Family Law | Chicago Illinois Family Law Blog
Divorce can be difficult, especially when you have to share allocation of your child or children. But there is nothing more heart-wrenching than receiving a notice that your former spouse plans to move out of state and take your child with them. After getting such a notice, you may be panicking, wondering what on earth you can do to make sure you don’t lose your child. Well, never fear, there are several solutions that may work in your favor.
Throughout the last decade, we’ve marked the milestone 50th anniversary of many significant events of the 1960s that altered our lives: the March on Washington; the assassinations of Martin Luther King, Jr., Malcolm X, John Kennedy, and Robert Kennedy; the beginning of the Vietnam War; Medicare signed into law; and the Voting Rights Act established—the list is staggering.
And as we close out this decade, February 13th of 2019 represents the 50th anniversary of a meeting involving three people you likely have never heard of, but whose importance puts them on this list. Their names are Bill Jones, Mary Davidson, and a 2-year-old boy named Aaron.
The following fictional story illustrates a common situation after a divorce in Chicago. If you need help filing a name change, please don’t hesitate to contact Nottage and Ward, LLP.
Sarah and Tom Mickelson had one daughter, 2-year-old Amy, when they both decided it was in everyone’s best interest that they no longer live together.
We all know that issues relating to property division and child custody can be contentious in a separation or divorce, but what about pets? In the past, Illinois law has treated pets as property when dividing up assets. However, a new law that went into effect on January 1, 2018, allows a judge to take a pet’s well-being into consideration when allocating joint or sole custody of Spot or Puff.
There is plenty of talk nowadays about what makes a family unit. Whether based on religious beliefs or personal reasons, there are a variety of ideas as to what constitutes a family; a mom and a dad, two moms, two dads, or grandparents and children, the combinations are seemingly endless. So, what happens when your idea of a family is challenged by laws that don’t meet up to a more modern take on families?
More and more same sex couples are looking for ways to start their own family and have children. Biologically, this can prove to be a challenge, and typically, a third party needs to be brought in to make this dream a reality, either through adoption or artificial insemination. While it may not be uncommon for same sex couples to turn to the modern procedure of artificial insemination to start a family, the practice is still met with resistance by some not so modern laws.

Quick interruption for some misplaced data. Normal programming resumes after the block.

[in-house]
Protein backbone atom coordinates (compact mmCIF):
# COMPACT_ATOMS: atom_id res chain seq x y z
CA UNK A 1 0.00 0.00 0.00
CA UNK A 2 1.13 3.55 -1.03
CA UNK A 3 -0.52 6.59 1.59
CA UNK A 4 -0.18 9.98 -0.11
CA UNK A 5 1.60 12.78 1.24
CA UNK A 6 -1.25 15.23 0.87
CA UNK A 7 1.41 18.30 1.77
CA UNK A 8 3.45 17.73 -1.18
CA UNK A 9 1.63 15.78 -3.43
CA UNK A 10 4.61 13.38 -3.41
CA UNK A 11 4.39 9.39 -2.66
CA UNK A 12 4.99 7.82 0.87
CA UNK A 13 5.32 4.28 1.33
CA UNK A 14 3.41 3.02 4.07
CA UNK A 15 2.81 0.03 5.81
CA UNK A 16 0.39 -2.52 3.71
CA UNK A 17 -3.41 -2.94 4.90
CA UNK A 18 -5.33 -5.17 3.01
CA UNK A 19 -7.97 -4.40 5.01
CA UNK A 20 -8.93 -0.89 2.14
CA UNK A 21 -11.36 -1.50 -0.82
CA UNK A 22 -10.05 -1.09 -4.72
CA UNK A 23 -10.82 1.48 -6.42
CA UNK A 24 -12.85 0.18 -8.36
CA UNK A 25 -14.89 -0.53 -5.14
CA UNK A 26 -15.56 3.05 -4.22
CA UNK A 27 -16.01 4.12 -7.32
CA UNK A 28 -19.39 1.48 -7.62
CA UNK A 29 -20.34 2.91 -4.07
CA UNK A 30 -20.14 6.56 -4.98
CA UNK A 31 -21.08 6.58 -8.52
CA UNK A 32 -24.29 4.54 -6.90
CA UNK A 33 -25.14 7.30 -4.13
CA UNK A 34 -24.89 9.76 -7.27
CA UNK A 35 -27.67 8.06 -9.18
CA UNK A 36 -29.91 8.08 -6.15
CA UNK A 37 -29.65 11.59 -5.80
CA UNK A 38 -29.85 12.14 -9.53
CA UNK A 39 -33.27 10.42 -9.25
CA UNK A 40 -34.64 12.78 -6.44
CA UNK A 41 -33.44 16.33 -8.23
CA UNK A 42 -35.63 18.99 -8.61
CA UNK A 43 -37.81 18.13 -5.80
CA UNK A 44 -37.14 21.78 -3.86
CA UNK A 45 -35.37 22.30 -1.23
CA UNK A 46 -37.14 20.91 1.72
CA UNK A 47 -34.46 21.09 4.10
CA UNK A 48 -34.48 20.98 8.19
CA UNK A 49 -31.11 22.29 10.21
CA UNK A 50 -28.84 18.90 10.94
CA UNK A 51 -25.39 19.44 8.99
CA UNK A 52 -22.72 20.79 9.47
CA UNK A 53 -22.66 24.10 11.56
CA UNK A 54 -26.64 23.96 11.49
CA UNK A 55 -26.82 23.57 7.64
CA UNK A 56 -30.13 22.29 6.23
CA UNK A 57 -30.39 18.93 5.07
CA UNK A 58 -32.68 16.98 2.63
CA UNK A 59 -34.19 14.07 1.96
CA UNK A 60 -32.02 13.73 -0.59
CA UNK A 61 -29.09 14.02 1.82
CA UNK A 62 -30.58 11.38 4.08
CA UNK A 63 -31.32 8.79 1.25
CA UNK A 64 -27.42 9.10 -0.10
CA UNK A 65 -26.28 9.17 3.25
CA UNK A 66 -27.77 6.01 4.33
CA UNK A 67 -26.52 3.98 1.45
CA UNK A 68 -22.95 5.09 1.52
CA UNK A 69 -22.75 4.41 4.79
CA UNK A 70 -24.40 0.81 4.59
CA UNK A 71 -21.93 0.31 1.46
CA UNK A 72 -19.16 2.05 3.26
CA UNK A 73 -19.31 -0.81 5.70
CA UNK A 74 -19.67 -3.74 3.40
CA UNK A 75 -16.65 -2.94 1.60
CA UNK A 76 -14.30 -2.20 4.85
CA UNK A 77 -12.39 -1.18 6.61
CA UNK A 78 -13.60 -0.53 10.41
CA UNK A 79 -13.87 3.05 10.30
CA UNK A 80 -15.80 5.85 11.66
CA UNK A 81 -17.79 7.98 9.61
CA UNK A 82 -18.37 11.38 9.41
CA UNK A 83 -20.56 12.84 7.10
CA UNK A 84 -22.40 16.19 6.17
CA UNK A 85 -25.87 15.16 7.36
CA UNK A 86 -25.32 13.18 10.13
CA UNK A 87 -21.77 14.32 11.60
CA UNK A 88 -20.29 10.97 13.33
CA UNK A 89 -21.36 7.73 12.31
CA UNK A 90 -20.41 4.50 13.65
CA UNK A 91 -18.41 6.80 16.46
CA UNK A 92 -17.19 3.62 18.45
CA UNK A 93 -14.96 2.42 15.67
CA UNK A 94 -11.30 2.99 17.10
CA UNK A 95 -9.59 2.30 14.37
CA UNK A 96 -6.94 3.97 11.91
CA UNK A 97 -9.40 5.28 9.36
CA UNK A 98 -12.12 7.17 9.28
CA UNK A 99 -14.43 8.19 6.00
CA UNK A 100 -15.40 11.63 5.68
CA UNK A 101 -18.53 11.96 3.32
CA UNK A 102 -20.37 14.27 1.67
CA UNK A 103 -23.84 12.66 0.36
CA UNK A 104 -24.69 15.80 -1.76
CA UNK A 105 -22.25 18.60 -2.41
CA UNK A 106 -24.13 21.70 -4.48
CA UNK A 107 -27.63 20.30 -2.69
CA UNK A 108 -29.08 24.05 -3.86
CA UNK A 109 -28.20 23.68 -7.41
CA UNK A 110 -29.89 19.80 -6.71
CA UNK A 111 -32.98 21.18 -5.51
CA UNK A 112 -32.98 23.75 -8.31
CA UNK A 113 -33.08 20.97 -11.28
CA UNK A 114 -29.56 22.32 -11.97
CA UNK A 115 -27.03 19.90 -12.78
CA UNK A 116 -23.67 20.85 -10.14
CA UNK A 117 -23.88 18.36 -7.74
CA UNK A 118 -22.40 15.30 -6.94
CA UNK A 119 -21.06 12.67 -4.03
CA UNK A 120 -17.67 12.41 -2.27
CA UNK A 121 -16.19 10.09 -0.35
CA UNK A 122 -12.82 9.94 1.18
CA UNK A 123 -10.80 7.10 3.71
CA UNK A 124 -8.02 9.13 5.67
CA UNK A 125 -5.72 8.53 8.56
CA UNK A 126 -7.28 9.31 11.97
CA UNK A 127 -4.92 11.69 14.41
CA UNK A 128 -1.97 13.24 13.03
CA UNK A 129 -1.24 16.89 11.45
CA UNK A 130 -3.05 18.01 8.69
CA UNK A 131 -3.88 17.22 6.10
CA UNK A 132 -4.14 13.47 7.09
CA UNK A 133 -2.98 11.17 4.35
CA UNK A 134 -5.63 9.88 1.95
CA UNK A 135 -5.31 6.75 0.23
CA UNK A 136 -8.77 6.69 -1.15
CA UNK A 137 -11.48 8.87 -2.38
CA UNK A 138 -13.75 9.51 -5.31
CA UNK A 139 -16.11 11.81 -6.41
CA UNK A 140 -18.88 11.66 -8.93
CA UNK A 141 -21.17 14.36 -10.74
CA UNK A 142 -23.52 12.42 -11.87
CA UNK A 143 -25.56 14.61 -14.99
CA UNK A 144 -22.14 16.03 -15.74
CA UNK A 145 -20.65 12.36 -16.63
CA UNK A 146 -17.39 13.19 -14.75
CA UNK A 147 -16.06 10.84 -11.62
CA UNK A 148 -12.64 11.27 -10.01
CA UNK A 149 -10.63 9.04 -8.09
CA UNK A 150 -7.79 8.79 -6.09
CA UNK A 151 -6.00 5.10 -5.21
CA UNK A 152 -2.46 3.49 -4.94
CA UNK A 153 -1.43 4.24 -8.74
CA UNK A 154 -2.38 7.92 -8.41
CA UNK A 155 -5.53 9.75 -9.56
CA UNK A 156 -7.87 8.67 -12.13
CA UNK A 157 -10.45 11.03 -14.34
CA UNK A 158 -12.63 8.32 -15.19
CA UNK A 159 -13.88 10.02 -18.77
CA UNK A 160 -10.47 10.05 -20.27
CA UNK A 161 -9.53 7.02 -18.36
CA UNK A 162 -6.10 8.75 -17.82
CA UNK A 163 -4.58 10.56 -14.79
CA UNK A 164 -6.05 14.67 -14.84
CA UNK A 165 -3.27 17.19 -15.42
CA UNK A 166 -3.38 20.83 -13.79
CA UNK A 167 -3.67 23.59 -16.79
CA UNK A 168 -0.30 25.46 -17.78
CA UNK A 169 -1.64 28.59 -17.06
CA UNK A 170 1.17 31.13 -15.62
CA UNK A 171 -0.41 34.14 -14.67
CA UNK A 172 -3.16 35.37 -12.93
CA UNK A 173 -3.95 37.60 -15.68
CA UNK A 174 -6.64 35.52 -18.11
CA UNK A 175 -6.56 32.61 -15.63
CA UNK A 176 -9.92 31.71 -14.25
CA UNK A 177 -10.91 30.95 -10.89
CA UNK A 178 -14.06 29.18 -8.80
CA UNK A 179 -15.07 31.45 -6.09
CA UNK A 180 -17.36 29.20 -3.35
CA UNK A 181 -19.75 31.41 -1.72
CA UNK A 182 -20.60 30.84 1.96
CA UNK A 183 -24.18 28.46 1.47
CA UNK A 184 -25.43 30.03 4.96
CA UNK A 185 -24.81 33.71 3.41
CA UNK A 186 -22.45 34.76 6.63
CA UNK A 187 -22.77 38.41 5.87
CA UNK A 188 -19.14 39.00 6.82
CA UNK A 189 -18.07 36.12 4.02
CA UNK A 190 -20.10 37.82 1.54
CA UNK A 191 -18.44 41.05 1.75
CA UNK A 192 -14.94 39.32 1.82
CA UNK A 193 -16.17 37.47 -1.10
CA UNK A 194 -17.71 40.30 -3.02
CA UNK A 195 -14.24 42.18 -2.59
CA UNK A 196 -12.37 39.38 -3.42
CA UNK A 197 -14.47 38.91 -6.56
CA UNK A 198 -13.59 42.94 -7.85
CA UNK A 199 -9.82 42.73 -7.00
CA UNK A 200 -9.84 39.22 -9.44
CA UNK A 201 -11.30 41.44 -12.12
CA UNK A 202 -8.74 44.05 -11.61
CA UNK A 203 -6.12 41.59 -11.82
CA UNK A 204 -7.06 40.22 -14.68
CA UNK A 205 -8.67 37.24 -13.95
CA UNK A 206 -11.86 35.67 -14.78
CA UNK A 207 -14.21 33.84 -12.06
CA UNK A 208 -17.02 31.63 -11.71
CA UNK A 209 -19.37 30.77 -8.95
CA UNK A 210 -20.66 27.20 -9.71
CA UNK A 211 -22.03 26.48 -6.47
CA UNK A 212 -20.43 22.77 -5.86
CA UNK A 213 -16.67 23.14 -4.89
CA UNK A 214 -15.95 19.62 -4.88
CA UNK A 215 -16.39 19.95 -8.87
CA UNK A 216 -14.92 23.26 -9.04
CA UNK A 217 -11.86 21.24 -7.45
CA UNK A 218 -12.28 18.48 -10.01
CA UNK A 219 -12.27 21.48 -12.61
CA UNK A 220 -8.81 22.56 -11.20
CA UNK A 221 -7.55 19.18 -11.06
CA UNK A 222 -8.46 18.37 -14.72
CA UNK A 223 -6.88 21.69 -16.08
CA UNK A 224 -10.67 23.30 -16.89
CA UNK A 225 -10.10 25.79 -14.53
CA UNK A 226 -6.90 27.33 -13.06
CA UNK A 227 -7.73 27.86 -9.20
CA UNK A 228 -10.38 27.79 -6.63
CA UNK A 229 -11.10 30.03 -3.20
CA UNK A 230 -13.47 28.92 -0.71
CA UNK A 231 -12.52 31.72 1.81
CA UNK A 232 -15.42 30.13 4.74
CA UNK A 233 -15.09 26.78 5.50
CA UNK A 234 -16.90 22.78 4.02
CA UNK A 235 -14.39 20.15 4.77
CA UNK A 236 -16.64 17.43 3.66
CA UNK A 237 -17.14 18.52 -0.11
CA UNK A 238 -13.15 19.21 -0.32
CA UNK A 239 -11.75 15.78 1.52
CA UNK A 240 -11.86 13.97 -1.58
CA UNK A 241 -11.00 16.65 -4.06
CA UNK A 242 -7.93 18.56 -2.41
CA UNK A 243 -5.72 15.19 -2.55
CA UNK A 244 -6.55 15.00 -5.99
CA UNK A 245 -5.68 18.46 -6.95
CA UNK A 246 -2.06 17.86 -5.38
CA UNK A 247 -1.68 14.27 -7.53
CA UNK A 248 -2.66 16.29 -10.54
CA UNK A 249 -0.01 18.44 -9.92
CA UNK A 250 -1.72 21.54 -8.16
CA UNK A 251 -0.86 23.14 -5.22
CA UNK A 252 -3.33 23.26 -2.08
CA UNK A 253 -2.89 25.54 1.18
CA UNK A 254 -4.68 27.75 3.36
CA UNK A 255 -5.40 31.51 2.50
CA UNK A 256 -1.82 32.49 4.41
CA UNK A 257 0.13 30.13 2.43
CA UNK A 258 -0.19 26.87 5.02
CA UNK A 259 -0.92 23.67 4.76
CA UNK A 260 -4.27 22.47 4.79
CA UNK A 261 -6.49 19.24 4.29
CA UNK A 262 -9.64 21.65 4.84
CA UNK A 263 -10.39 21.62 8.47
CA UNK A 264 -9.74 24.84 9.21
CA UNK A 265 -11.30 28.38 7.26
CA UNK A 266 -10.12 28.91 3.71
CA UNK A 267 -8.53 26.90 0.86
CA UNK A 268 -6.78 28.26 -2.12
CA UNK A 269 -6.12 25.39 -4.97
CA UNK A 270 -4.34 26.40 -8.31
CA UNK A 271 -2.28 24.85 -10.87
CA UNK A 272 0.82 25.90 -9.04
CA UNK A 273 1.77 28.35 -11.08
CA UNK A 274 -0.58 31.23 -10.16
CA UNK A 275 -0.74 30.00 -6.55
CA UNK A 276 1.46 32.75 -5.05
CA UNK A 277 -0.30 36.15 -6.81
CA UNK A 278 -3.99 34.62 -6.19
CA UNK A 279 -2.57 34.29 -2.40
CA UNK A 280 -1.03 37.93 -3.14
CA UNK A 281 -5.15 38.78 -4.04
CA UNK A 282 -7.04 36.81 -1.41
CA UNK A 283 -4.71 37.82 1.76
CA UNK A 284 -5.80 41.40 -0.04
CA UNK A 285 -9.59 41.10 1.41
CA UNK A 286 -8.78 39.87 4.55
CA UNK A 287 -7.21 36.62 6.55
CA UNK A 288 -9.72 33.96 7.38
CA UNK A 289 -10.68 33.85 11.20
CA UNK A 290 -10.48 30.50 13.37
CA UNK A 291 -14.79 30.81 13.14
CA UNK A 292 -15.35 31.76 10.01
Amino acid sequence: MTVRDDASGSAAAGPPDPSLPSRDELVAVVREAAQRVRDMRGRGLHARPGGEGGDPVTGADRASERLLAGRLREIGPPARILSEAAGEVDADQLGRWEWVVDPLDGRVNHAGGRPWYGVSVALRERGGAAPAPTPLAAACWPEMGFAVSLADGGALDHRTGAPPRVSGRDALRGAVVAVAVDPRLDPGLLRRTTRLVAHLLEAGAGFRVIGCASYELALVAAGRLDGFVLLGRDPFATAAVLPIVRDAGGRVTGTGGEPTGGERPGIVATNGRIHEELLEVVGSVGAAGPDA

If a lesbian couple wanted to be artificially inseminated and would prefer that the donor have no rights as a father in the child’s life, the couple could opt for an “anonymous donor” and the procedure would have to take place at a physician’s office. This may seem like a logical idea, but many couples would prefer to handle the procedure in the comfort and privacy of their own home. However, in several states, including Kansas and Illinois, the sperm donor is legally on the hook as the biological father when the insemination procedure is done at home.
As life changes, challenges and difficulties occur. We all dislike being forced out of our comfort zones. Life brings unexpected, unwelcomed events our way. According to clinical psychologist, relationship expert, and author, Dr. Carmen Harra of The Huffington Post, we are all creatures of habit, but we also are equipped with unbelievable resilience, and we all have a built-in capacity to adapt to change.
Whether you are forced out of your comfort zone by a complex, emotional divorce, the loss of a job, or the sudden loss of a loved one, change causes uncertainty — a fear of the unknown. The following advice is offered by Dr. Harra and the Chicago family law attorneys at Nottage and Ward: